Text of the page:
The familiar story is that the CD market is collapsing, and small record stores are in terrible trouble as consumers switch over to acquiring music digitally, with or without paying for it. It’s true some independent retailers are struggling; the long-established New York stores Midnight Records and Holy Cow have shut their doors in recent months, and Mount Kisco’s Exile on Main Street closed late last year. But record stores, like restaurants, close and open all the time.
The Recording Industry Association of America claims CD shipments continue to drop; Soundscan’s figures, conversely, indicate first-quarter sales for 2004 are up a bit over 9 percent from last year. The difference is that shipments (the number of discs sent to stores) are not the same thing as sales (the number of discs people buy). Apparently, retailers are managing their inventory more efficiently, and returning fewer unsold albums—which means big record labels are, in theory, spending less and making more than a year ago.
That doesn’t always trickle down to individual record shops. Pat Feeney, owner of Main Street Music in Philadelphia, says that May was his store’s weakest month since it opened over 12 years ago. “In the last five months or so, there have been days when I feel like I’m selling hula hoops,” he says. Main Street specializes in what’s known as AAA (adult album alternative); the first Norah Jones album was his biggest seller ever. AAA fans, though, tend to be older, more sedentary types who prefer one-click ordering to rummaging around a record store—which means online stores like amazon.com are taking over from the brick-and-mortar type. And the street where Feeney’s store is located is in decline.
Small stores that rely on major-label releases have also been hit by narrowing profit margins and fluctuating costs. Universal Music Group, which made a big deal out of dropping its retail (and wholesale) prices in October, raised some again recently—quietly, and without announcing it beforehand, so retailers didn’t have an opportunity to stock up. And independent retailers who sell a lot of mainstream music live in terror of a Best Buy opening nearby: The electronics giant sells new CDs “literally for less than we pay for them,” Feeney says.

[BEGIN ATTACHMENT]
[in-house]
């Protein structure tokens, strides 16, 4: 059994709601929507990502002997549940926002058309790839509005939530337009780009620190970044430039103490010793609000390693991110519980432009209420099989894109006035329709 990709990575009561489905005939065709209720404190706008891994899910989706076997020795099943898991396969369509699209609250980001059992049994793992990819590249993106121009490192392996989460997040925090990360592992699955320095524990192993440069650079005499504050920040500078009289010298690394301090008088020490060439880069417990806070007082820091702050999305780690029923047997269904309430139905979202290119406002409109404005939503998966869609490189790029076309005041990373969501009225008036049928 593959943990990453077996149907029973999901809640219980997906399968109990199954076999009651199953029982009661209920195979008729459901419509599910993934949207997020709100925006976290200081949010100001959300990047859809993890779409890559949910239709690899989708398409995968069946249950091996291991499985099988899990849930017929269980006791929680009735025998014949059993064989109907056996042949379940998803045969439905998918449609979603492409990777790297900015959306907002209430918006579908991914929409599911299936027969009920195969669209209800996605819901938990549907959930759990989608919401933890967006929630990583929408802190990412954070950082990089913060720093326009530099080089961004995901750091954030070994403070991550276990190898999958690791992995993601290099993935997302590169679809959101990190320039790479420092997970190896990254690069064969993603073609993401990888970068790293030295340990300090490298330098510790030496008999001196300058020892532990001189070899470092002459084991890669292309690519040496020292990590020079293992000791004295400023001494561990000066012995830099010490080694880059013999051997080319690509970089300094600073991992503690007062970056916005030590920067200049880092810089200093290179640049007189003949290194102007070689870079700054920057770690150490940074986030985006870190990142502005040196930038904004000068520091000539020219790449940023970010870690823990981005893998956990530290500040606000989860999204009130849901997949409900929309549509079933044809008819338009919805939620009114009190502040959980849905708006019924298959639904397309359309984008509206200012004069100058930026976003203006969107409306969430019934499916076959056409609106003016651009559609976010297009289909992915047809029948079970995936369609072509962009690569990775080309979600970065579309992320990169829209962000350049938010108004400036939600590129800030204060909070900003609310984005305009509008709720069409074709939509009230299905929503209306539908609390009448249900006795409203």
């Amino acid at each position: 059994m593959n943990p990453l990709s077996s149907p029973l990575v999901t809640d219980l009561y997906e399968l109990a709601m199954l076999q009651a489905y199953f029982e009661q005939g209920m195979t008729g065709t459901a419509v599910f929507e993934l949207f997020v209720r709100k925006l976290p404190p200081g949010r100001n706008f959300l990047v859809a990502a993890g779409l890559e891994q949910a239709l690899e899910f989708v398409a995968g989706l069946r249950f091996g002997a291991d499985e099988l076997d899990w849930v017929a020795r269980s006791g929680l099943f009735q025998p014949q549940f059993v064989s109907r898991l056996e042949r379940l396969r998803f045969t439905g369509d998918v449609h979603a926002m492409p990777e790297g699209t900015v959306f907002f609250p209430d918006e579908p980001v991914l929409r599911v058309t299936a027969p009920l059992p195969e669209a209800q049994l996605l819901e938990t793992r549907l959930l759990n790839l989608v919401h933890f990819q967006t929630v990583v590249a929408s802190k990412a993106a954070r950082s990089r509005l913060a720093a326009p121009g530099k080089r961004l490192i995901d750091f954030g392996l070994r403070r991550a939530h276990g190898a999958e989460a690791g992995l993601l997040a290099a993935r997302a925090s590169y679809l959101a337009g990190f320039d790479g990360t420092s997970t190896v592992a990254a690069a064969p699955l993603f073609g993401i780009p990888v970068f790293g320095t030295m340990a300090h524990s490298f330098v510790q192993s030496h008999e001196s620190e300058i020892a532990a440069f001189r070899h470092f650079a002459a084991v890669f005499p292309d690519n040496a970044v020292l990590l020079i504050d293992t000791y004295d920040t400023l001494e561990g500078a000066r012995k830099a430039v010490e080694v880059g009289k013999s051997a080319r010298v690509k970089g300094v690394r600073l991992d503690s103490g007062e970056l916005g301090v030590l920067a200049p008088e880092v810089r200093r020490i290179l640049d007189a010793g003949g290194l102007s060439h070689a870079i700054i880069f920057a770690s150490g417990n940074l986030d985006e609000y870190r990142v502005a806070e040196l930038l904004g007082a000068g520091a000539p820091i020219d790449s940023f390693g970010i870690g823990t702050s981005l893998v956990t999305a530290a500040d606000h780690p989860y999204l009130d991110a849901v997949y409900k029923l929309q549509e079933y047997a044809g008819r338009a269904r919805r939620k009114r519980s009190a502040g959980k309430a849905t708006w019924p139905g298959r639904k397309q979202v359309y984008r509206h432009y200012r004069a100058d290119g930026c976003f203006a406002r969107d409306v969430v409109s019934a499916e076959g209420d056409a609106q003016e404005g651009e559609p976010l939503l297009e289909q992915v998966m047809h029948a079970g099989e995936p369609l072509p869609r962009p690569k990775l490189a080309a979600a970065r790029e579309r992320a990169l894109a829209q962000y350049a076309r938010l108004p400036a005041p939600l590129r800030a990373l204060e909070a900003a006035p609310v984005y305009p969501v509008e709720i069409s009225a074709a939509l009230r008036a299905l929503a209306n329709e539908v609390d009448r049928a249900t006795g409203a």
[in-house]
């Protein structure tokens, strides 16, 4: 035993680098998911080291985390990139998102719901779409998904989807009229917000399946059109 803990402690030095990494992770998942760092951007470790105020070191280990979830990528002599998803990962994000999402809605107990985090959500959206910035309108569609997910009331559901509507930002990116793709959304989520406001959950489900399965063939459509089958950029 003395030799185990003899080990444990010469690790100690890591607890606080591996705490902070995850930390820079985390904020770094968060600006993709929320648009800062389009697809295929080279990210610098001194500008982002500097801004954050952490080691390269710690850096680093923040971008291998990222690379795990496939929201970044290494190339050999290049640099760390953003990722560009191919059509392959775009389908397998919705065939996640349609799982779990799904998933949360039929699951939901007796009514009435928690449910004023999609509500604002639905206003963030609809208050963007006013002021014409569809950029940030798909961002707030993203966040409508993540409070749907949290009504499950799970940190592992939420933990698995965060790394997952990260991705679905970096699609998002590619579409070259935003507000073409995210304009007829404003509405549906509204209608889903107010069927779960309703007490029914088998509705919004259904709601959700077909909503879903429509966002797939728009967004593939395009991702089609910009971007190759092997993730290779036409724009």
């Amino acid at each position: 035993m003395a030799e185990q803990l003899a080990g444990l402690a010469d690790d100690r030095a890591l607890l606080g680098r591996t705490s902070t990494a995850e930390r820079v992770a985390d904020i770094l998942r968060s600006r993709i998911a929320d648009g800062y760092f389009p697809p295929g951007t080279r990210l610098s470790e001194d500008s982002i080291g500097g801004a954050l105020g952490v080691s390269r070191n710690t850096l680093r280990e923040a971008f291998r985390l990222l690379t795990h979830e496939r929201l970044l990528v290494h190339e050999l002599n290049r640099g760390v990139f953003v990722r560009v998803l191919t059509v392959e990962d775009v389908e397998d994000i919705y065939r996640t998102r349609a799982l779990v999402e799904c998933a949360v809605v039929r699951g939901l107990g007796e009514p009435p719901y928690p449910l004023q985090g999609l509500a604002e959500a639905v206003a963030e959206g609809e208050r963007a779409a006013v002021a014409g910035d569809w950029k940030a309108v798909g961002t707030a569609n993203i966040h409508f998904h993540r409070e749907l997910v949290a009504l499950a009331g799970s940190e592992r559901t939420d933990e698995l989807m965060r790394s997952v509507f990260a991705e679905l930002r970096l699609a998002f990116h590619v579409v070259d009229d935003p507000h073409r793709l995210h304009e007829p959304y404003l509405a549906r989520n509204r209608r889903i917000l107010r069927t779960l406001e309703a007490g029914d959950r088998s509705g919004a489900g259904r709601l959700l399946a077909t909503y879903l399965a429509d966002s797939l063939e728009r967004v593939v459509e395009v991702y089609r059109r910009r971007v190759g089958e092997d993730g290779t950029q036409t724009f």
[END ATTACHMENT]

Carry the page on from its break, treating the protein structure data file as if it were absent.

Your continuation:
Still, some narrowly focused record stores are thriving. Former Voice contributor James Bradley opened Sound Fix in Williamsburg in late April, and he reports that business so far has exceeded his expectations. “A lot of that has to do with the neighborhood,” he says. “I’m trying to create a store that’s a nexus for clubs and musicians, that’s connected to the artistic vibe of the area.”
That means presenting it as a local hangout spot, like the old Halcyon (which has reappeared as a new record store in DUMBO). Sound Fix is connected to a café that hosts occasional performances; the store stocks lots of vinyl and sells CDs for local bands, and Bradley will soon be installing listening stations. “People like to get out of their homes, walk into a record store, and talk about music. There’s no substitute for that,” he says.
Kim’s Mediapolis, up near Columbia University, is preparing for the slow summer months while students are away, but music manager Howard Flax says CD sales have been solid so far this year. “We’re doing OK, because what we sell isn’t music you can get just anywhere—we’re selling a lot of the new DNA reissue, the Streets, the Magnetic Fields. I don’t think our customers are really interested in going to Best Buy, even though they’ll sell the Shins CD there for 10 bucks. You just have to work a little harder.”
Sound Fix’s Bradley agrees. “People like record stores,” he says. “It’s not as if people are happy to see them going away—they just wish they could go in and be treated nicely. The dingy record store with some surly kid behind the counter—that’s the old model.”